not put it quite as boldly.
13. I ask you not in this case, but a lot of
people have hidden behind legal advice before and found that that
legal advice was not very strong. It is not unusual for the States
often to indicate and especially in the WTO and it makes it a
bit more suspicious and concerning to us when we see that the
only people opposing the Sixth Amendment or wanting to challenge
the Sixth Amendment are the States. If that be the case, then
certainly they will be isolated again as they were in the Kyoto
negotiations. Why should we be in any way influenced by their
self-interest in promoting their self-interest through the WTO?
We are not unaccustomed to that, are we?
(Miss Johnson) I think in response to that point I
would just like to emphasise the fact that a significant, indeed
probably a majority of other Member States are very concerned
with progressing the Sixth Amendment. It is not only ourselves
by any means, but really I believe it is Denmark and Austria who
are the only two Member States who would be happy to progress
with the Sixth Amendment basically, so we are talking about a
substantial body of EU opinion as well as the Commission's own
view about this in which we stand with the body of that view,
that there is danger in moving ahead with the Sixth Amendment.
I think it is highly desirable to get to a proper full marketing
ban. I have to say that to you. That is the position we are trying
to arrive at and I would like to reassure the Committee that that
is where we are trying to go, but it does have to be practical,
there to have to be practical steps to achieving that and we do
have to work within the international framework in order to achieve
it as well as meet EU requirements en route. We have made
steps forward and I do think that we are achieving a considerable
gain here. There are still gains to be had and we continue to
work to achieve those.
Miss McIntosh: May I declare an interest in
that I worked in two separate law firms on European Community
law. The Minister made the statement
Chairman: Along with a few more lawyers!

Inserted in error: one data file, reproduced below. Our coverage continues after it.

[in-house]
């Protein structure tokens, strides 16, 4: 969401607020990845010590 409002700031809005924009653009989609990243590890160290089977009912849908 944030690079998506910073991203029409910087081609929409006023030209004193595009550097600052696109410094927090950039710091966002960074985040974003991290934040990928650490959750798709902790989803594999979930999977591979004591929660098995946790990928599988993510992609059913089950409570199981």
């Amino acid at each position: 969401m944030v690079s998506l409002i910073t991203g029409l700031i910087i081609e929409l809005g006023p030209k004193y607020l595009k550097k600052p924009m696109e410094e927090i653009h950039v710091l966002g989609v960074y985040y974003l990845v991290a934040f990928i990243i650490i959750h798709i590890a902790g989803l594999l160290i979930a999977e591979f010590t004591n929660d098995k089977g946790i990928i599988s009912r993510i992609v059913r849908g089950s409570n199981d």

14. I think the first time that anybody had
been recognised as expert in European Community law was David
Horne QC and the Minister would do well to seek advice from him.
In welcoming you to the Committee today, could I ask, she alluded
in her remarks to an earlier question from yourself, Chairman,
to the validation of the testing of cosmetic products by means
other than on animals. I followed this very closely at the time
as an MEP. I just wondered what stage we are at because I thought
we had reached the final stage we could have reached. Could she
explain to us this morning what the implications of that procedure
are for both the Sixth Amendment and why it has not been adopted
and the Seventh Amendment which is before the Government now?
(Miss Johnson) The test requirements in the Sixth
Amendment will not be adopted if the Seventh is obviously, so
it is an ideal situation and the position with the alternatives
that are being adopted is that there is currently a dossier of
tests available and basically they are ways of sifting through
to see whether something is safe enough to be further tested in
a sense because what you have is a number of sifts which allow
you to decide things by "does it cause severe irritation
to the eyes?", for example. If it does cause severe irritation
to the eyes, it never gets tested on anything further anyway.
There are sifts coming through. There are currently three or four
agreed tests further to this that the OECD has validated. The
pressure I think now has to be to have a realistic timescale under
which we try to achieve a greater number of these tests so that
more and more things can be put through internationally validated
tests which we know will not fall foul of the WTO Rules. I think
the important difference here and the reason why we have gone
for the international and OECD aspect of it and the reason why
the Belgian Presidency negotiated this was to have something which
was firstly scientifically provable, which is very important in
this context, so that it cannot be alleged that it is a matter